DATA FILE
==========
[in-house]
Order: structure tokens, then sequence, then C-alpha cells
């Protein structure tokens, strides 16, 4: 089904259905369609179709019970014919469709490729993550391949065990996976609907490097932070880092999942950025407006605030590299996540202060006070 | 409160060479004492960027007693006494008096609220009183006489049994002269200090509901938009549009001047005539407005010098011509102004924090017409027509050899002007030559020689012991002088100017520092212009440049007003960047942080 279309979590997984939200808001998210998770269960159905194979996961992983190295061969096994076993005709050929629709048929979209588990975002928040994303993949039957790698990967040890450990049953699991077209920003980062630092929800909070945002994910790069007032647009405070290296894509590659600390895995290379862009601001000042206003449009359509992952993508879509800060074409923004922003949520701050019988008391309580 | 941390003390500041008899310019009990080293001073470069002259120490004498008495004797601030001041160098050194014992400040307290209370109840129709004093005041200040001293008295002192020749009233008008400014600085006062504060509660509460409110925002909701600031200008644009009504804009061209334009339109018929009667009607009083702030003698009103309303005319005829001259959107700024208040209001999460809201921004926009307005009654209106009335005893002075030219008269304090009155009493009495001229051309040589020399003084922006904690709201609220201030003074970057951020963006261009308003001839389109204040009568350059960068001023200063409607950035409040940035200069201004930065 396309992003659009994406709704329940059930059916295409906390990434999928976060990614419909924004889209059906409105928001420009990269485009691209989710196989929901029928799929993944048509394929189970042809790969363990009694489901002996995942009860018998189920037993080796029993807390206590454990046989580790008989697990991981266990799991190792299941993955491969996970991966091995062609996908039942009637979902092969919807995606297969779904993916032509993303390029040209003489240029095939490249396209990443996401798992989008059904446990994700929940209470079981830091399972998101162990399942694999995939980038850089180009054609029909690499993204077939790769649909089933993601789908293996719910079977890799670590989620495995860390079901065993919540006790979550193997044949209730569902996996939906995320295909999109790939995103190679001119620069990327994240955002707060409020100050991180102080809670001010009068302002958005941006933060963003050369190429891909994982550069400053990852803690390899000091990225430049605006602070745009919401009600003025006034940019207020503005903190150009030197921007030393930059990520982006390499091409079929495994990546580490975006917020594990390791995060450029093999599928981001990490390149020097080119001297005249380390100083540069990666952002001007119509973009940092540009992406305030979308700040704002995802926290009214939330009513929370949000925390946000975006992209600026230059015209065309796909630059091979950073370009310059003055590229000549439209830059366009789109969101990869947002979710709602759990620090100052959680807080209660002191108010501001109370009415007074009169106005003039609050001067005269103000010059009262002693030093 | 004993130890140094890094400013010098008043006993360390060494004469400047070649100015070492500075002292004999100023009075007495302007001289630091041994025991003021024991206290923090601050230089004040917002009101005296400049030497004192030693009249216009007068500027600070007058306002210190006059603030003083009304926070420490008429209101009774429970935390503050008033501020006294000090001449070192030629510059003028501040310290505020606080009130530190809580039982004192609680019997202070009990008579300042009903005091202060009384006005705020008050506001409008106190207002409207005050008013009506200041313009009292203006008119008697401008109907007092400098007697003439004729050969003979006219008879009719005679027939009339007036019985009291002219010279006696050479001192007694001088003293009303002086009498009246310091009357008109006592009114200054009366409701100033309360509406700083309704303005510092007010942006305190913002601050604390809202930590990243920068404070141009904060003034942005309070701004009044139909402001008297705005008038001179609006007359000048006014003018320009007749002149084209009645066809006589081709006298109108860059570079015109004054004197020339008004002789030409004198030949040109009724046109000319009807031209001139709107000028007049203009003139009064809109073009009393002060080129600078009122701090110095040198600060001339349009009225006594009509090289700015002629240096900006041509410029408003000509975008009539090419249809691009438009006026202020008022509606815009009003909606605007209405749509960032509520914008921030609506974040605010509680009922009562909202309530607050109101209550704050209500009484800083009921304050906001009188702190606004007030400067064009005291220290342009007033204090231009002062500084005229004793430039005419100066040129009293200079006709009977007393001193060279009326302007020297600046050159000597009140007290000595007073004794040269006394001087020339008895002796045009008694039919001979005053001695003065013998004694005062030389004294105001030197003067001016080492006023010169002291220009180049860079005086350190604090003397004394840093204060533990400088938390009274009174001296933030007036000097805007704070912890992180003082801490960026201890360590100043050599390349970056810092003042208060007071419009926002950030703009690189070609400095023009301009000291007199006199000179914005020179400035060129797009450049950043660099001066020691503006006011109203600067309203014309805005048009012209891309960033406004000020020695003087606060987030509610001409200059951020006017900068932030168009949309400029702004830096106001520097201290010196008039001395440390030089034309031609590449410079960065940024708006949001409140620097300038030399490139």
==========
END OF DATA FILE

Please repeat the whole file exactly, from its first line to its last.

[in-house]
Order: structure tokens, then sequence, then C-alpha cells
């Protein structure tokens, strides 16, 4: 089904259905369609179709019970014919469709490729993550391949065990996976609907490097932070880092999942950025407006605030590299996540202060006070 | 409160060479004492960027007693006494008096609220009183006489049994002269200090509901938009549009001047005539407005010098011509102004924090017409027509050899002007030559020689012991002088100017520092212009440049007003960047942080 279309979590997984939200808001998210998770269960159905194979996961992983190295061969096994076993005709050929629709048929979209588990975002928040994303993949039957790698990967040890450990049953699991077209920003980062630092929800909070945002994910790069007032647009405070290296894509590659600390895995290379862009601001000042206003449009359509992952993508879509800060074409923004922003949520701050019988008391309580 | 941390003390500041008899310019009990080293001073470069002259120490004498008495004797601030001041160098050194014992400040307290209370109840129709004093005041200040001293008295002192020749009233008008400014600085006062504060509660509460409110925002909701600031200008644009009504804009061209334009339109018929009667009607009083702030003698009103309303005319005829001259959107700024208040209001999460809201921004926009307005009654209106009335005893002075030219008269304090009155009493009495001229051309040589020399003084922006904690709201609220201030003074970057951020963006261009308003001839389109204040009568350059960068001023200063409607950035409040940035200069201004930065 396309992003659009994406709704329940059930059916295409906390990434999928976060990614419909924004889209059906409105928001420009990269485009691209989710196989929901029928799929993944048509394929189970042809790969363990009694489901002996995942009860018998189920037993080796029993807390206590454990046989580790008989697990991981266990799991190792299941993955491969996970991966091995062609996908039942009637979902092969919807995606297969779904993916032509993303390029040209003489240029095939490249396209990443996401798992989008059904446990994700929940209470079981830091399972998101162990399942694999995939980038850089180009054609029909690499993204077939790769649909089933993601789908293996719910079977890799670590989620495995860390079901065993919540006790979550193997044949209730569902996996939906995320295909999109790939995103190679001119620069990327994240955002707060409020100050991180102080809670001010009068302002958005941006933060963003050369190429891909994982550069400053990852803690390899000091990225430049605006602070745009919401009600003025006034940019207020503005903190150009030197921007030393930059990520982006390499091409079929495994990546580490975006917020594990390791995060450029093999599928981001990490390149020097080119001297005249380390100083540069990666952002001007119509973009940092540009992406305030979308700040704002995802926290009214939330009513929370949000925390946000975006992209600026230059015209065309796909630059091979950073370009310059003055590229000549439209830059366009789109969101990869947002979710709602759990620090100052959680807080209660002191108010501001109370009415007074009169106005003039609050001067005269103000010059009262002693030093 | 004993130890140094890094400013010098008043006993360390060494004469400047070649100015070492500075002292004999100023009075007495302007001289630091041994025991003021024991206290923090601050230089004040917002009101005296400049030497004192030693009249216009007068500027600070007058306002210190006059603030003083009304926070420490008429209101009774429970935390503050008033501020006294000090001449070192030629510059003028501040310290505020606080009130530190809580039982004192609680019997202070009990008579300042009903005091202060009384006005705020008050506001409008106190207002409207005050008013009506200041313009009292203006008119008697401008109907007092400098007697003439004729050969003979006219008879009719005679027939009339007036019985009291002219010279006696050479001192007694001088003293009303002086009498009246310091009357008109006592009114200054009366409701100033309360509406700083309704303005510092007010942006305190913002601050604390809202930590990243920068404070141009904060003034942005309070701004009044139909402001008297705005008038001179609006007359000048006014003018320009007749002149084209009645066809006589081709006298109108860059570079015109004054004197020339008004002789030409004198030949040109009724046109000319009807031209001139709107000028007049203009003139009064809109073009009393002060080129600078009122701090110095040198600060001339349009009225006594009509090289700015002629240096900006041509410029408003000509975008009539090419249809691009438009006026202020008022509606815009009003909606605007209405749509960032509520914008921030609506974040605010509680009922009562909202309530607050109101209550704050209500009484800083009921304050906001009188702190606004007030400067064009005291220290342009007033204090231009002062500084005229004793430039005419100066040129009293200079006709009977007393001193060279009326302007020297600046050159000597009140007290000595007073004794040269006394001087020339008895002796045009008694039919001979005053001695003065013998004694005062030389004294105001030197003067001016080492006023010169002291220009180049860079005086350190604090003397004394840093204060533990400088938390009274009174001296933030007036000097805007704070912890992180003082801490960026201890360590100043050599390349970056810092003042208060007071419009926002950030703009690189070609400095023009301009000291007199006199000179914005020179400035060129797009450049950043660099001066020691503006006011109203600067309203014309805005048009012209891309960033406004000020020695003087606060987030509610001409200059951020006017900068932030168009949309400029702004830096106001520097201290010196008039001395440390030089034309031609590449410079960065940024708006949001409140620097300038030399490139």